"They can do what they like," we say. Do not these words generally mean they have time to seek out whatever amusements suit their tastes? We dare not tell them we have no time to do this; for if they should ask in what manner we dispose of our time we should blush to enter upon a detail of the minutiae which compose the sum of a woman's daily employment. Nay, many a lady, who allows not herself one-quarter of an hour's positive leisure during her waking hours, considers her own husband as the most industrious of men if he steadily pursue his occupation till the hour of dinner, and will be perpetually lamenting her own idleness.
Real business and real leisure make up the portions of men's time, — two sources of happiness which we certainly partake of in a very inferior degree. To the execution of employments in which the faculties of the body or mind are called into busy action there must be a consoling importance attached, which feminine duties (that generic term for all our business) cannot aspire to.
In the most meritorious discharges of those duties the highest praise we can aim at is to be accounted the helpmates of man; who, in return for all he does for us, expects, and justly expects, us to do all in our power to soften and sweeten life.
In how many ways is a good woman employed in thought or action through the day, that her good man may be enabled to feel his leisure hours real, substantial holiday, and perfect respite from the cares of business! Not the least part to be done to accomplish this end is to fit herself to become a conversational companion; that is to say he has to study and understand the subjects on which he loves to talk. This part of our duty, if strictly performed, will be found by far our hardest part. The disadvantages we labour under from an education differing from a manly one make the hours in which we sit and do nothing in men's company too often anything but a relaxation; although as to pleasure and instruction, time so passed may be esteemed more or less delightful.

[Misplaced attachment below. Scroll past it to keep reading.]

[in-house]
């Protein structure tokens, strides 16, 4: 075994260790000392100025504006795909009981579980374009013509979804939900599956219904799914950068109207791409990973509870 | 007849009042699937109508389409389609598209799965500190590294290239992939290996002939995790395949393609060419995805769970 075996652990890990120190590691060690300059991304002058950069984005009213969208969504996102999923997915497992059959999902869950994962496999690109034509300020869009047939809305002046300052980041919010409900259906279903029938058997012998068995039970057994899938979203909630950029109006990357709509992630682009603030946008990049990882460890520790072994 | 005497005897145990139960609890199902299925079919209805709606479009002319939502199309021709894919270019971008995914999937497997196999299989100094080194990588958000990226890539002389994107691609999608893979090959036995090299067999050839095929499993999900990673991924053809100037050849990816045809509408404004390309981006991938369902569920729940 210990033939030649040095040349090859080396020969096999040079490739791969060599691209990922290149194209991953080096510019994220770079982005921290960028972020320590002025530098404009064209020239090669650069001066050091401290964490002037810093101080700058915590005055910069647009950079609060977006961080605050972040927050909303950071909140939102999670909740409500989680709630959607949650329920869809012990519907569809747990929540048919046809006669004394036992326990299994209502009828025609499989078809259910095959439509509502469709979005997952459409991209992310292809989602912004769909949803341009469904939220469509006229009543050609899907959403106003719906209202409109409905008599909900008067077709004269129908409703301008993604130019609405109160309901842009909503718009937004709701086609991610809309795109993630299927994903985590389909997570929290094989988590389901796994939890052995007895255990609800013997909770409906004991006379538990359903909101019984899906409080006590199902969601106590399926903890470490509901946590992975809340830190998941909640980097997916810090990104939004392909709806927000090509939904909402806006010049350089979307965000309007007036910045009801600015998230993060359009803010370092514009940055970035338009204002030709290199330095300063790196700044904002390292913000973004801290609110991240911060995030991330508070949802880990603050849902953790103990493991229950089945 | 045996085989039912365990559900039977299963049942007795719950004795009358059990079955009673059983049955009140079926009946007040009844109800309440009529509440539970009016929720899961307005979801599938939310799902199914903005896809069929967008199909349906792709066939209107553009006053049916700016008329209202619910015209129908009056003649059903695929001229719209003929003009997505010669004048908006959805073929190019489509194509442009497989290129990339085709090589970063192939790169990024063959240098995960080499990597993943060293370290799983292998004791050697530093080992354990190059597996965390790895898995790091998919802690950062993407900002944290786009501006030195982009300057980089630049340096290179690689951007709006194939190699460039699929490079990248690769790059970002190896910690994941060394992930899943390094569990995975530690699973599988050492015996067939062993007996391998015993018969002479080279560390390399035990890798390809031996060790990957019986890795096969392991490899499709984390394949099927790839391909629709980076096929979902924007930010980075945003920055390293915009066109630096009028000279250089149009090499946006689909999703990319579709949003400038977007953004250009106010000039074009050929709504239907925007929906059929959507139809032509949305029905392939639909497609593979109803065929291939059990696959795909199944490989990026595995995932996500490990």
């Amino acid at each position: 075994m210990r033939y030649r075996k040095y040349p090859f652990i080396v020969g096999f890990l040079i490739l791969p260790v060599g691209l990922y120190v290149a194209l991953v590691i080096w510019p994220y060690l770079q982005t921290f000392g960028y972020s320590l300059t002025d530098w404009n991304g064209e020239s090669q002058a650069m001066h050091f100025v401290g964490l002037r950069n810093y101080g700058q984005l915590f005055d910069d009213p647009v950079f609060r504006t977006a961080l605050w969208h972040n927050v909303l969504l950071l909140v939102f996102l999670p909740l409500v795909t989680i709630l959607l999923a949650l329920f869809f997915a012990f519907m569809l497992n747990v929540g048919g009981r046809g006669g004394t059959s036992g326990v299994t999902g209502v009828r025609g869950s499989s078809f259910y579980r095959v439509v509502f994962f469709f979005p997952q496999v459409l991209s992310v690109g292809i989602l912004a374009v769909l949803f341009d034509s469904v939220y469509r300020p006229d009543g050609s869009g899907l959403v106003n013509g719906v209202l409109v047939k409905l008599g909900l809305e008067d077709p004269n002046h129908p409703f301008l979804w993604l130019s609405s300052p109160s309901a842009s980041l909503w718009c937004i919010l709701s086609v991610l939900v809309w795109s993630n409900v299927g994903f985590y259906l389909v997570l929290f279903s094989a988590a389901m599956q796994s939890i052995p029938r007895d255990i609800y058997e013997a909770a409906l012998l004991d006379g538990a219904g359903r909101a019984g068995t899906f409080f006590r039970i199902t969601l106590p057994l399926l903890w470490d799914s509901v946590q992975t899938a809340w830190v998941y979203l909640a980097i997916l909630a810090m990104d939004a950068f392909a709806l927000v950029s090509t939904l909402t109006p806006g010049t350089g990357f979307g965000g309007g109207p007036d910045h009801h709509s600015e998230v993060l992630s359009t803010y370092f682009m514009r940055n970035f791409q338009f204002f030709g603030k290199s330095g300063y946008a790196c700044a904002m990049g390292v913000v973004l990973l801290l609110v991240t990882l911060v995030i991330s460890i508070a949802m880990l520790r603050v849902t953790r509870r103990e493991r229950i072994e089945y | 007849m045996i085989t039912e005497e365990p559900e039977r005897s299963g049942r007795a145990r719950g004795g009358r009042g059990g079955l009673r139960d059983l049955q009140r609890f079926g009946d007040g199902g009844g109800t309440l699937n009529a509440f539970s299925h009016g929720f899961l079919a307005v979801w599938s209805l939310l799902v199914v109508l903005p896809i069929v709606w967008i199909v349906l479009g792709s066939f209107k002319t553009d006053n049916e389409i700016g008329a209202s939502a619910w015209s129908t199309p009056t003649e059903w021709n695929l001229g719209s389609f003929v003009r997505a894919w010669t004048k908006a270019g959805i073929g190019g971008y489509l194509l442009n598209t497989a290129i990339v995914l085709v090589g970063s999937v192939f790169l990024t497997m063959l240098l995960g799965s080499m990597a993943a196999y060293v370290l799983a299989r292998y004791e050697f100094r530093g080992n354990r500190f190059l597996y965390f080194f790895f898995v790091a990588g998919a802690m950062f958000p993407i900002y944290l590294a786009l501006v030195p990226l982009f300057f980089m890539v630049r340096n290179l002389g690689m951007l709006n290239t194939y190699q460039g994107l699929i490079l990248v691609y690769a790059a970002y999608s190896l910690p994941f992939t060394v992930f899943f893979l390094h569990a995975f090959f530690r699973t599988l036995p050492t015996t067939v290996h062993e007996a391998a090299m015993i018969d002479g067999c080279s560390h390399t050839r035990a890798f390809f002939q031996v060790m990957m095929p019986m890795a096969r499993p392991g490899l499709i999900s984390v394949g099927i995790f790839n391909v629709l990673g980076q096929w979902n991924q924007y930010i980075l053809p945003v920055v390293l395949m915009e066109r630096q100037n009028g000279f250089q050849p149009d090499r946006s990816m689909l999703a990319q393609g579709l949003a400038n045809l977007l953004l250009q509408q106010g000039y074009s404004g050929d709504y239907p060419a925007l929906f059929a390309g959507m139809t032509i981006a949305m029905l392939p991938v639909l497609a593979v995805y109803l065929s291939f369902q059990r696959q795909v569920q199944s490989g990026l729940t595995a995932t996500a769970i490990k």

To make a man's home so desirable a place as to preclude his having a wish to pass his leisure hours at any fire-side in preference to his own, I should humbly take to be the sum and substance of woman's domestic ambition. I would appeal to our British ladies, who are generally allowed to be the most jealous and successful of all women in the pursuit of this object; I would appeal to them who have been most successful in the performance of this laudable service, in behalf of father, son, husband or brother, whether an anxious desire to perform this duty well is not attended with enough of mental exertion, at least, to incline them to the opinion that women may be more properly ranked among the contributors to than the partakers of the undisturbed relaxation of men.